Study of Facebook Brand Pages Reveals Companies Talk to Us Like 10-Year-Olds

Posted by Mark Stone

A recent study on how brands communicate on Facebook either signifies the end of society as we know it or not much at all, depending on your perspective.

The research was conducted by competitive intelligence company Track Maven, who laboriously attached their eyes to almost 6,000 brand pages and 1,578,006 posts in an effort to tell us stuff we wouldn’t have surmised without the study.

The study does reveal several inconvenient truths about us as Facebook users, the brands themselves, and how we respond to their Facebook posts. Most troubling (and again depending on your perspective) is Track Maven’s conclusion that 67.3 percent of Facebook posts are written at a 5th grade reading level or below and that the average Facebook post has a 4th grade reading level. Even worse: the most frequent Facebook post grade level is at a grade one level, accounting for 17.5% of posts.

Say what? How can this be? Who’s the dummy, if any, here? Are the marketing people behind these posts the ones to blame for their rudimentary prose or are they simply pandering to their perceived notions about the typical Facebook user? So many questions, so few answers.

Well, maybe there are some answers. For one, marketing students are always taught to keep the message simple. I’m sure if we were to listen to all of the high-stakes business pitches going on in boardrooms across the country today we’d frequently hear the following being uttered: “Explain what your company does as if I’m a 5th grader.” So perhaps brands are only doing what they can to speak to as many potential customers as possible.

Here’s another theory I’ll throw out there to see if it sticks: the more one spends on Facebook, the lower one’s reading level becomes - at least temporarily. I stopped writing for a second, popped onto Facebook, and it only took a few scrolls of the mouse wheel to hit several posts that certainly didn’t do anything to up my brain cell count.

Those sponsored or shared posts we’ve all grown so accustomed to see - you know, the ones with the awfully misleading headlines that usually end with something like “I laughed my ass off” - are there because they work. People click on them. It’s in our nature. We’re wired to click on “Awesomely stupid prank goes terribly wrong” over “The quiet theory of influence in today’s internet subculture” time after time. Plus, the average Facebook missive coming from your friends is probably not terribly thought-provoking. “My Game of Thrones name would be Joe The Terrible, What’s Yours?” doesn’t count as being especially challenging to the brain.

So let’s not take this 67.3% 5th grade reading level thing too seriously. What we should be focusing on is another stat that Track Maven came up with. Get this: by throwing a few exclamation points at the end of your posts, they will reap 2.7 times the engagement. No way!!! Way. That’s a 270% increase with one click of the keyboard. Who needs a marketing degree when one explanation mark can have such a great effect on customer engagement! (Notice I used an exclamation point instead of a question mark? I’m learning.)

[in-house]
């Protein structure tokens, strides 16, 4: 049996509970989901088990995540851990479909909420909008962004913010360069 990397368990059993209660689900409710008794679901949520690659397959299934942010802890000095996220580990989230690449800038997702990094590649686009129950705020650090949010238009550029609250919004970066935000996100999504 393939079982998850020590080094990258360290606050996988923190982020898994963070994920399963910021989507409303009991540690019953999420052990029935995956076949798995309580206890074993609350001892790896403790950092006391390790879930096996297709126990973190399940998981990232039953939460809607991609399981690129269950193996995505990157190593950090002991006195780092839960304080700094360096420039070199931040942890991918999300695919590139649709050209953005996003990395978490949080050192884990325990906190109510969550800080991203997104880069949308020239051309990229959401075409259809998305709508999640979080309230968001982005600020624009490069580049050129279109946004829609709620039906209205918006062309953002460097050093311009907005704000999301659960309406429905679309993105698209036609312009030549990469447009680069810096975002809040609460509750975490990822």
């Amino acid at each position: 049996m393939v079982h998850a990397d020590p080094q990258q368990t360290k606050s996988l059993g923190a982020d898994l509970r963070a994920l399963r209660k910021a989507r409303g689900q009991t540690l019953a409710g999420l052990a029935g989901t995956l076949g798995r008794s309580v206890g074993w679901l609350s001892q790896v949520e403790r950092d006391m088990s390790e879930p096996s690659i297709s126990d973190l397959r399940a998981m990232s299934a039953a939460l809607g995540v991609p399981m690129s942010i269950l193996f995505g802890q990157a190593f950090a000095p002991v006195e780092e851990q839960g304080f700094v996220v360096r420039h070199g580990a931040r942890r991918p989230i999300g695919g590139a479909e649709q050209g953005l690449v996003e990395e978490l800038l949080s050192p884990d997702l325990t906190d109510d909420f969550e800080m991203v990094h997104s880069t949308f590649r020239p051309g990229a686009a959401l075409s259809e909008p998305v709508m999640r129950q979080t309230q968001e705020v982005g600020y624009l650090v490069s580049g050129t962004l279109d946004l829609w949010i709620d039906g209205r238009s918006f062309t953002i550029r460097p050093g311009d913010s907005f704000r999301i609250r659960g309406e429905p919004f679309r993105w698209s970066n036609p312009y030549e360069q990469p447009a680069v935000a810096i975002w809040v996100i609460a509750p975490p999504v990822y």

As for the other punctuation mark that usually helps to drive extra traffic, the question mark, it doesn’t offer the same punch as its exclamatory cousin. By sticking a "?" at the end of your post, or simply asking a question, you’ll only increase engagement by 23 percent. Who knew? Or better yet, Who Knew!

What does this teach us, boys and girls? Really, not a whole lot. Like any study, we need to take it with a grain of salt. I think the only big takeaway here is that maybe Elaine Benes really was onto something when she was writing for Mr. Lippman at Pendant Publishing.

Top of the muffin to you!

Company:
Facebook
Website:
http://www.facebook.com
Location:
Toronto, Ontario, Canada

Facebook's mission is to give people the power to share and make the world more open and connected. Millions of people use Facebook everyday to keep up with friends, upload an unlimited number of photos, share links and videos, and learn more about the people they meet. more


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Mark Stone

Mark Stone

Before switching careers to writing, Mark spent many years in information technologywearing several hats, including five years as an Information Security Analyst with the provincial government in Manitoba. When Mark moved to Kelowna, he began writing columns about information security and realized he had a knack for writing. Mark wrote a fiction novel, which was published in 2008, and was also... more




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